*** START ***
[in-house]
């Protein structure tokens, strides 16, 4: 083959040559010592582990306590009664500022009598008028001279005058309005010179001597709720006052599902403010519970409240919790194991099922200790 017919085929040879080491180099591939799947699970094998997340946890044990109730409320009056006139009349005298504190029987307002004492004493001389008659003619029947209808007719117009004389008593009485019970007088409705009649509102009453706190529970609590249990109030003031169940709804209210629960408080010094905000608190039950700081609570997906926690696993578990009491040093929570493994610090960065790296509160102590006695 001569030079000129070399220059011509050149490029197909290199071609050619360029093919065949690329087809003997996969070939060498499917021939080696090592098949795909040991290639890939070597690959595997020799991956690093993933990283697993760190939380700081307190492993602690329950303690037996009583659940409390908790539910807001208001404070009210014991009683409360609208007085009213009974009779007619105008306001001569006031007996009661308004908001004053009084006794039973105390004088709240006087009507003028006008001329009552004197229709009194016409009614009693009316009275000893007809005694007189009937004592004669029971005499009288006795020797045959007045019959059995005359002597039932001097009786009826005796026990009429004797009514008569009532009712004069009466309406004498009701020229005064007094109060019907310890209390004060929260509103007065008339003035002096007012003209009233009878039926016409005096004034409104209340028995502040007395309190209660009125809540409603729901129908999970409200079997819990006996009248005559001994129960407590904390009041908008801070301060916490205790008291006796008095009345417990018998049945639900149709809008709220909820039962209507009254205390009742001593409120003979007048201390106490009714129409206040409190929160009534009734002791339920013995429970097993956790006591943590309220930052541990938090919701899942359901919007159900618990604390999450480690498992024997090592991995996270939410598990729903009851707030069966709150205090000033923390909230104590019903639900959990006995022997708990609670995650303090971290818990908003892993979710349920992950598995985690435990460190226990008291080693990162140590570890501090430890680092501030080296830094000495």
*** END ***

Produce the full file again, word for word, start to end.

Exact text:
[in-house]
């Protein structure tokens, strides 16, 4: 083959040559010592582990306590009664500022009598008028001279005058309005010179001597709720006052599902403010519970409240919790194991099922200790 017919085929040879080491180099591939799947699970094998997340946890044990109730409320009056006139009349005298504190029987307002004492004493001389008659003619029947209808007719117009004389008593009485019970007088409705009649509102009453706190529970609590249990109030003031169940709804209210629960408080010094905000608190039950700081609570997906926690696993578990009491040093929570493994610090960065790296509160102590006695 001569030079000129070399220059011509050149490029197909290199071609050619360029093919065949690329087809003997996969070939060498499917021939080696090592098949795909040991290639890939070597690959595997020799991956690093993933990283697993760190939380700081307190492993602690329950303690037996009583659940409390908790539910807001208001404070009210014991009683409360609208007085009213009974009779007619105008306001001569006031007996009661308004908001004053009084006794039973105390004088709240006087009507003028006008001329009552004197229709009194016409009614009693009316009275000893007809005694007189009937004592004669029971005499009288006795020797045959007045019959059995005359002597039932001097009786009826005796026990009429004797009514008569009532009712004069009466309406004498009701020229005064007094109060019907310890209390004060929260509103007065008339003035002096007012003209009233009878039926016409005096004034409104209340028995502040007395309190209660009125809540409603729901129908999970409200079997819990006996009248005559001994129960407590904390009041908008801070301060916490205790008291006796008095009345417990018998049945639900149709809008709220909820039962209507009254205390009742001593409120003979007048201390106490009714129409206040409190929160009534009734002791339920013995429970097993956790006591943590309220930052541990938090919701899942359901919007159900618990604390999450480690498992024997090592991995996270939410598990729903009851707030069966709150205090000033923390909230104590019903639900959990006995022997708990609670995650303090971290818990908003892993979710349920992950598995985690435990460190226990008291080693990162140590570890501090430890680092501030080296830094000495």